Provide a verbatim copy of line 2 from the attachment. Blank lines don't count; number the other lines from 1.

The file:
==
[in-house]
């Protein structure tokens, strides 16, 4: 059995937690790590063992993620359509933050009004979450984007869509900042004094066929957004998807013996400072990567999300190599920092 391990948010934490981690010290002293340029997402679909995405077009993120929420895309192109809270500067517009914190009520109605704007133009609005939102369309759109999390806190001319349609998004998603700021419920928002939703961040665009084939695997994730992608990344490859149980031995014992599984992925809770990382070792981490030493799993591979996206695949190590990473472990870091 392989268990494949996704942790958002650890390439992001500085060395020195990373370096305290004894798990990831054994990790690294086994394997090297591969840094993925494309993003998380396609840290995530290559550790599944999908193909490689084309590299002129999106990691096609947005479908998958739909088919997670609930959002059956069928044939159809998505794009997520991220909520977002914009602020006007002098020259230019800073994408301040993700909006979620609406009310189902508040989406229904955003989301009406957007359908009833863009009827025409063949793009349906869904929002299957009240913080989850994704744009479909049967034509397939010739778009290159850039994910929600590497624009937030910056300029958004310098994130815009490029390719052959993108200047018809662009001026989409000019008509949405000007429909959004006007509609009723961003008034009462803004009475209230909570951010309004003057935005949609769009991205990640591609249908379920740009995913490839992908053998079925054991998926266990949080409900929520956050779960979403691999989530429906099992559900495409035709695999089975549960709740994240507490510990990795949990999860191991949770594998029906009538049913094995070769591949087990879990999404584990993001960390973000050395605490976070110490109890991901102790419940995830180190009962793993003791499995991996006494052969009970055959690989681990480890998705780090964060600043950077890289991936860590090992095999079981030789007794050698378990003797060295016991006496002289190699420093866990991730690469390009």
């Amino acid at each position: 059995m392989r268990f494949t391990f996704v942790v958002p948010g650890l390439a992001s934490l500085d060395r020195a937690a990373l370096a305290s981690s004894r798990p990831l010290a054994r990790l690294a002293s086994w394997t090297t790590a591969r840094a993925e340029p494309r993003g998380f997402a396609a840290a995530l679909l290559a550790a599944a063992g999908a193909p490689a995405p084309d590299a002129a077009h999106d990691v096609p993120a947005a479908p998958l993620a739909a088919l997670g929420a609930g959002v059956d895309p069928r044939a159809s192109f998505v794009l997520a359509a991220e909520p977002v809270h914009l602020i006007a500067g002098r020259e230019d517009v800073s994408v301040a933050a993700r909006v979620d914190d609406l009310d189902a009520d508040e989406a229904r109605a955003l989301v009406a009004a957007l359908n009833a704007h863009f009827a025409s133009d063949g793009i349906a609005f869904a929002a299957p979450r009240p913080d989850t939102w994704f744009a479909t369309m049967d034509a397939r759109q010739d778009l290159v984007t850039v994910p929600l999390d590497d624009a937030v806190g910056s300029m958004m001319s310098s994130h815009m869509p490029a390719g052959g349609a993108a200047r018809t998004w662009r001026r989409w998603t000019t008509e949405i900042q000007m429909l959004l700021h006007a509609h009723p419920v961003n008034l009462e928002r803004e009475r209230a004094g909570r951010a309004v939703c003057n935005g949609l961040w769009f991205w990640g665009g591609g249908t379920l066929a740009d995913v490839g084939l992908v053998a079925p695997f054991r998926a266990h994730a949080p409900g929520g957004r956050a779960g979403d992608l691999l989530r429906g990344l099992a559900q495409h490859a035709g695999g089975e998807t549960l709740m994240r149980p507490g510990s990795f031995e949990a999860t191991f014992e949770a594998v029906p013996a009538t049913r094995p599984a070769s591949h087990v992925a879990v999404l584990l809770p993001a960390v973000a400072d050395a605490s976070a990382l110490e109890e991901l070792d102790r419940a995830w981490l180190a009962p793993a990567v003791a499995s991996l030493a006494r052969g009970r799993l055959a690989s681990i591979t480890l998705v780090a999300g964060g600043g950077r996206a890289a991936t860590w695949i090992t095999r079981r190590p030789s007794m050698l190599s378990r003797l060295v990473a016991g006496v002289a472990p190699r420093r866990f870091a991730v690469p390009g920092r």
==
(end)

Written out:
């Protein structure tokens, strides 16, 4: 059995937690790590063992993620359509933050009004979450984007869509900042004094066929957004998807013996400072990567999300190599920092 391990948010934490981690010290002293340029997402679909995405077009993120929420895309192109809270500067517009914190009520109605704007133009609005939102369309759109999390806190001319349609998004998603700021419920928002939703961040665009084939695997994730992608990344490859149980031995014992599984992925809770990382070792981490030493799993591979996206695949190590990473472990870091 392989268990494949996704942790958002650890390439992001500085060395020195990373370096305290004894798990990831054994990790690294086994394997090297591969840094993925494309993003998380396609840290995530290559550790599944999908193909490689084309590299002129999106990691096609947005479908998958739909088919997670609930959002059956069928044939159809998505794009997520991220909520977002914009602020006007002098020259230019800073994408301040993700909006979620609406009310189902508040989406229904955003989301009406957007359908009833863009009827025409063949793009349906869904929002299957009240913080989850994704744009479909049967034509397939010739778009290159850039994910929600590497624009937030910056300029958004310098994130815009490029390719052959993108200047018809662009001026989409000019008509949405000007429909959004006007509609009723961003008034009462803004009475209230909570951010309004003057935005949609769009991205990640591609249908379920740009995913490839992908053998079925054991998926266990949080409900929520956050779960979403691999989530429906099992559900495409035709695999089975549960709740994240507490510990990795949990999860191991949770594998029906009538049913094995070769591949087990879990999404584990993001960390973000050395605490976070110490109890991901102790419940995830180190009962793993003791499995991996006494052969009970055959690989681990480890998705780090964060600043950077890289991936860590090992095999079981030789007794050698378990003797060295016991006496002289190699420093866990991730690469390009």